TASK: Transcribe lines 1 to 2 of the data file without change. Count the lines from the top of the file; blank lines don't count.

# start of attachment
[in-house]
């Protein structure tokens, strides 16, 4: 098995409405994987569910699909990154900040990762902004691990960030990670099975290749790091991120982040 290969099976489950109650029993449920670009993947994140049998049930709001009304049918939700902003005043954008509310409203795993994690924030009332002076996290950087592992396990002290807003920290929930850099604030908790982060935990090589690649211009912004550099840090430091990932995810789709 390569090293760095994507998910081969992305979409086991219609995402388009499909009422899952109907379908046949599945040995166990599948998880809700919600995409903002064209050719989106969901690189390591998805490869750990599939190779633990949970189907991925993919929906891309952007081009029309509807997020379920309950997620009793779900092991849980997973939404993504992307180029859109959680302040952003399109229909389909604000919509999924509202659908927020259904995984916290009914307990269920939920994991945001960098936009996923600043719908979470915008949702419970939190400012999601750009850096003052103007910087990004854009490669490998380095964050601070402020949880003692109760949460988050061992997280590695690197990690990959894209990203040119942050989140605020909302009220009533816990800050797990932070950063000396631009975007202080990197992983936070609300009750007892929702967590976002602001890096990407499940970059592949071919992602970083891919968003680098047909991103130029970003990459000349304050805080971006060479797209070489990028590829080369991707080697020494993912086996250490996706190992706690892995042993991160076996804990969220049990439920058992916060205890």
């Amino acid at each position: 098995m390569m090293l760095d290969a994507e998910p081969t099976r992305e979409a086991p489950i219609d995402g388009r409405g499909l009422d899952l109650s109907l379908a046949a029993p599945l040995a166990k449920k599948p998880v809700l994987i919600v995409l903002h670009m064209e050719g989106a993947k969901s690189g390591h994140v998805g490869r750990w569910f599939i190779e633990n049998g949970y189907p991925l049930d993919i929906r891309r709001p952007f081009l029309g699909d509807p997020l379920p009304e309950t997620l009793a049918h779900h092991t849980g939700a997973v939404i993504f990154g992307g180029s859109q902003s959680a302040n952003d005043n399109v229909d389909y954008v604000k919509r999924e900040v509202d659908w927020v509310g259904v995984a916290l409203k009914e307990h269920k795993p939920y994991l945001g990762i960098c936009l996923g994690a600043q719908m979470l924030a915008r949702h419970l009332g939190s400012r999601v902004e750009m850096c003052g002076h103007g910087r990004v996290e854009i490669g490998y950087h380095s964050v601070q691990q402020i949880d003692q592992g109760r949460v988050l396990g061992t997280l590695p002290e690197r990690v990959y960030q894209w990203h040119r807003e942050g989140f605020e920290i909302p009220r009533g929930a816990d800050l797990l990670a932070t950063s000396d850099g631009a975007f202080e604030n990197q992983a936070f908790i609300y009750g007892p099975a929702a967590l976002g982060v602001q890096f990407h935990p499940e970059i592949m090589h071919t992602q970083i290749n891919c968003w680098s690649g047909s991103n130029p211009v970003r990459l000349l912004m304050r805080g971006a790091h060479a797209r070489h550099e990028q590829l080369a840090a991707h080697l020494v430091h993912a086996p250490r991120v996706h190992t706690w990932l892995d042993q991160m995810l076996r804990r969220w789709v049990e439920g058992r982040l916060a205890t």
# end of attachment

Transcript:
[in-house]
């Protein structure tokens, strides 16, 4: 098995409405994987569910699909990154900040990762902004691990960030990670099975290749790091991120982040 290969099976489950109650029993449920670009993947994140049998049930709001009304049918939700902003005043954008509310409203795993994690924030009332002076996290950087592992396990002290807003920290929930850099604030908790982060935990090589690649211009912004550099840090430091990932995810789709 390569090293760095994507998910081969992305979409086991219609995402388009499909009422899952109907379908046949599945040995166990599948998880809700919600995409903002064209050719989106969901690189390591998805490869750990599939190779633990949970189907991925993919929906891309952007081009029309509807997020379920309950997620009793779900092991849980997973939404993504992307180029859109959680302040952003399109229909389909604000919509999924509202659908927020259904995984916290009914307990269920939920994991945001960098936009996923600043719908979470915008949702419970939190400012999601750009850096003052103007910087990004854009490669490998380095964050601070402020949880003692109760949460988050061992997280590695690197990690990959894209990203040119942050989140605020909302009220009533816990800050797990932070950063000396631009975007202080990197992983936070609300009750007892929702967590976002602001890096990407499940970059592949071919992602970083891919968003680098047909991103130029970003990459000349304050805080971006060479797209070489990028590829080369991707080697020494993912086996250490996706190992706690892995042993991160076996804990969220049990439920058992916060205890």